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Bar Briefs August 2007
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Bar Briefs
August 2007• Volume 26• Number 02

"Honored and Blessed to Serve"

About the President
by William L. Staugaard

"The Power of Association"
From the Executive Director
by Rick R. Troy, Executive Director

Circuit Court Corner
by Keith Beasley

"Parental Consent Bypass Hearing:
FAQ's for When You Get the Call
Feature Article
by Eric Lundquist Jr., Becker & Lundquist PLC

"Adding Insult to Injury:
Collins & Aikman Seeks to Recover
Preferential Transfers

Bankruptcy Article
by Ralph Colasuonno & David S. Maquere,
O'Reilly Rancilio PC

From the President
"Honored and Blessed to Servc"
by William L. Staugaard

Let me begin by saying thank you ! I am honored and blessed to serve as the President of the Macomb County Bar Association. According to the Random House Webster’s College Dictionary, the definition of the word honor includes among its various terms the following: the privilege of being associated with or receiving a favor from a respected person or group. The word blessed includes in its definition the words: favored, fortunate, bringing happiness and thankfulness. I truly consider the opportunity to serve as your President, a high honor and a privilege.

One of Macomb County’s great resident philosophers, Otis Hopson, constantly reminds me, on a regular basis, of the importance of a proper attitude and outlook on life. Whenever I stop to talk and spend some time with Otis in the lobby of the Macomb County Court Building, invariably I’ll get around to asking, “How are you doing Otis?” Otis's response, without hesitation is, “I’m blessed!” It doesn’t matter what time of the year it is. It doesn’t matter what the weather outside is. It doesn’t matter what legal issues are being decided that day in the various courtrooms in the building. I am also sure that there have been days when things haven’t always been the best for Otis, but he always reminds me that he is blessed.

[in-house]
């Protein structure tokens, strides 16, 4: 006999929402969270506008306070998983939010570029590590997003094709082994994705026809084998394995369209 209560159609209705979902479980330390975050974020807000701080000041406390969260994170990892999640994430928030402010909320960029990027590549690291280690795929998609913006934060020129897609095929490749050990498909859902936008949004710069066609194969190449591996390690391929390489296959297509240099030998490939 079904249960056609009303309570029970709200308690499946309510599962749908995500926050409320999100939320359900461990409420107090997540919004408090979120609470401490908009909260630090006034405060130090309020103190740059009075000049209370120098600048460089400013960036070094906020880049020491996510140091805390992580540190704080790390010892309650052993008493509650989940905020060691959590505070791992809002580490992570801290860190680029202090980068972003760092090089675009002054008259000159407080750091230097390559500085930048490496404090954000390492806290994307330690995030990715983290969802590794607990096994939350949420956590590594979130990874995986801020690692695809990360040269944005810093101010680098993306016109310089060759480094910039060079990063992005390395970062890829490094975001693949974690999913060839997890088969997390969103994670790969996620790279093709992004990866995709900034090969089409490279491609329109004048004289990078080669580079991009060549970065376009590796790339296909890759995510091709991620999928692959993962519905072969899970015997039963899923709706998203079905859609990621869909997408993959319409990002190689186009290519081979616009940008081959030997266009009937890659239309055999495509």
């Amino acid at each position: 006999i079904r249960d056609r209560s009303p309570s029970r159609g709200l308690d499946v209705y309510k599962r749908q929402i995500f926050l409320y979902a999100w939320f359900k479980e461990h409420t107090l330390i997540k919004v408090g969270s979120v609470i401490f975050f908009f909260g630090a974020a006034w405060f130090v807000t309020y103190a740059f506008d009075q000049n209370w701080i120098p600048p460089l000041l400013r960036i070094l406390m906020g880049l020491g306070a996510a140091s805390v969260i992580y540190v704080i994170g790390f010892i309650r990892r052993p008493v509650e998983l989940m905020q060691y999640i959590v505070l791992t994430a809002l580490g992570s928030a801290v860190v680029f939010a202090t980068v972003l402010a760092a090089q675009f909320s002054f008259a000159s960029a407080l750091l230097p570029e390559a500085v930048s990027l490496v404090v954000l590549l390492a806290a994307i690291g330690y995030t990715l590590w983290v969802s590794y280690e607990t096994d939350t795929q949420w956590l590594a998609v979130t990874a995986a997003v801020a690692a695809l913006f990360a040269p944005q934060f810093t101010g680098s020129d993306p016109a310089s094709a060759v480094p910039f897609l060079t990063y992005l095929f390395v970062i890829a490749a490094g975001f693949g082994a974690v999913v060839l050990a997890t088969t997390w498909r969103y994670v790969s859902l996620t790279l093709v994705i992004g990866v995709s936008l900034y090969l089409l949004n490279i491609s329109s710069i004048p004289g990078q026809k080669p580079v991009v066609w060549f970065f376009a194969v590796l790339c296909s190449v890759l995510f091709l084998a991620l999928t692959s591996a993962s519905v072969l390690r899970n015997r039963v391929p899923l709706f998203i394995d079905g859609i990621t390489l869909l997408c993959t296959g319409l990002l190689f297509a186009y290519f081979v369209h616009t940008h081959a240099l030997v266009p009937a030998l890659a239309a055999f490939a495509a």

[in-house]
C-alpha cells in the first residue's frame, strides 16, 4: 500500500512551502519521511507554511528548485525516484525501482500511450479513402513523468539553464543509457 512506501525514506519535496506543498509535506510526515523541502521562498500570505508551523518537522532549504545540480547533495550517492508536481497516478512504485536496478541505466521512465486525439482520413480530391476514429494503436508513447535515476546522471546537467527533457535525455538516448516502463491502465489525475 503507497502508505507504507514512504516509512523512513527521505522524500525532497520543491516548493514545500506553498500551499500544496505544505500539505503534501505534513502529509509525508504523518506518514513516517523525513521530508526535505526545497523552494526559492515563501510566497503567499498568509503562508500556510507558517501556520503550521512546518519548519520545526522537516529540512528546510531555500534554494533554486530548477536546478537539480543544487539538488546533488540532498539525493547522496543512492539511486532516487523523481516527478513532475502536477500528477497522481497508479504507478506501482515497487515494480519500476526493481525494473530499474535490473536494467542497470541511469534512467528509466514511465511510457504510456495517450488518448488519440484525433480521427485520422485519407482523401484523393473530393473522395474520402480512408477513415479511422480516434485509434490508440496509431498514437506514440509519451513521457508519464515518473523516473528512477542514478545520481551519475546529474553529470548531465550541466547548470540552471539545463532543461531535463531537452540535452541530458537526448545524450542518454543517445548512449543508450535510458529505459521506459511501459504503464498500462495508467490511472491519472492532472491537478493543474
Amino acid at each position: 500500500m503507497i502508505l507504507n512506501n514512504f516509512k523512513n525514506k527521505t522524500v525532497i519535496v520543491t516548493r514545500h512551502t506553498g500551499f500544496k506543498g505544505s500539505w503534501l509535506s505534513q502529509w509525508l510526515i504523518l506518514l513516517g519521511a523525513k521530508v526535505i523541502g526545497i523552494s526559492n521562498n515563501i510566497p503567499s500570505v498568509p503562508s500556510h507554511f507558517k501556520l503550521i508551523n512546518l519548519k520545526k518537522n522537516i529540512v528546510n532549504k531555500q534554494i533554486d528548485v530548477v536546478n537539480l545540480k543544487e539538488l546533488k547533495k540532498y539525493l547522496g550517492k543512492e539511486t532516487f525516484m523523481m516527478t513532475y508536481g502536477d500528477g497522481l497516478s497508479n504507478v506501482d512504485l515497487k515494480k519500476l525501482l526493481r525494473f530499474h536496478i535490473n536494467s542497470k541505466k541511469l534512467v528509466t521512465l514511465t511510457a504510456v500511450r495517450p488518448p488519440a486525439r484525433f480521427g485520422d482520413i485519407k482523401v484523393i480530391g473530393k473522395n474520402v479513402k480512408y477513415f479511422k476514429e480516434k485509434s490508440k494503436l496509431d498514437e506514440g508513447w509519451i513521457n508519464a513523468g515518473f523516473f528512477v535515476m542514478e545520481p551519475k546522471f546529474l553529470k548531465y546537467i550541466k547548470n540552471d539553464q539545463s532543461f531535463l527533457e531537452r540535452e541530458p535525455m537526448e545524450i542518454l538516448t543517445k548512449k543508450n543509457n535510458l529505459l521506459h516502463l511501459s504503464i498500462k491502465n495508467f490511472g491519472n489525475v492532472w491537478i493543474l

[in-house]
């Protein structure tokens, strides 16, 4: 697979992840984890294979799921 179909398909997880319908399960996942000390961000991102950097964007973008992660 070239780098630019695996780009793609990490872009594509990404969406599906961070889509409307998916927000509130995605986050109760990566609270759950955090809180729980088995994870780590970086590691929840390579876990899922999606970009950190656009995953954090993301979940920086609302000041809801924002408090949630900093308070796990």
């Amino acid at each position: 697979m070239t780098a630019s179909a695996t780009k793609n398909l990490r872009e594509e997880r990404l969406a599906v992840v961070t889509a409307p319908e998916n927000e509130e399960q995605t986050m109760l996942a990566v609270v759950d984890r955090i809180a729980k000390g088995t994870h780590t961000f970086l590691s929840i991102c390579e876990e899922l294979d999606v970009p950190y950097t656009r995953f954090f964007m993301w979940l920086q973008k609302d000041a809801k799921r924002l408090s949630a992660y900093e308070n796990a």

Sometimes I think we need to stop and take time to reflect and take inventory of the things, people, situations and circumstances that cause us to be blessed also. Who and/or what is on your list? I’m blessed by:

• A loving wife and family who keep me balanced. .
• Parents who encouraged me that I could be whatever I wanted to be? I didn’t have to be an engineer like Dad.
• Good and wonderful friends.
• Good associations with two law firms over the 27 years that I have practiced in Macomb County.
• Great secretaries, administrative assistants and paralegals who have helped get those documents out for filing at 4:25, 4:30, 4:45, etc.
• The Bench and Bar of Macomb County who have always prided ourselves on a close working relationship and open lines of communication and who will continue to do so in the future.
• The legal support staff throughout the courts and law offices of Macomb County who make it work.
• The clerks, the secretaries/administrative assistants, paralegals, court reporters, bailiffs, referees, and on and on.
• Macomb County Bar Association and Bar Foundation Staff. (Rick Troy, Dawn Fraylick, Patti Manick, Tracy Stabryla )
• The Board of Directors of the Macomb County Bar Association who are a dedicated and enthusiastic group of individuals who understand what commitment and service are all about.Finally, as I read through Larry Katz’s excellent publication, 100 Years of Legal History in Macomb County, contained in the just released Macomb County Bar Association Centennial Pictorial Directory, I was reminded of the rich and proud heritage of the Macomb County Bar Association. I reflected on the long and distinguished list of attorneys who have had the honor to serve as MCBA President and was renewed in my commitment to our purpose as the Macomb County Bar Association which is "to advocate and promote the legal profession by providing quality service to all members and to the public", and to our goals which are:

1. Enhance the professional image of the Bar Association and its members.

2. Provide leadership in improving the justice system.

3. Promote civility and mutual respect amongst members and public.

4. Maintain harmonious relationships between the Bench and Bar.

5. Deliver quality member services.

6. Provide quality public service programs.

7. Be sensitive to and advocate member concerns.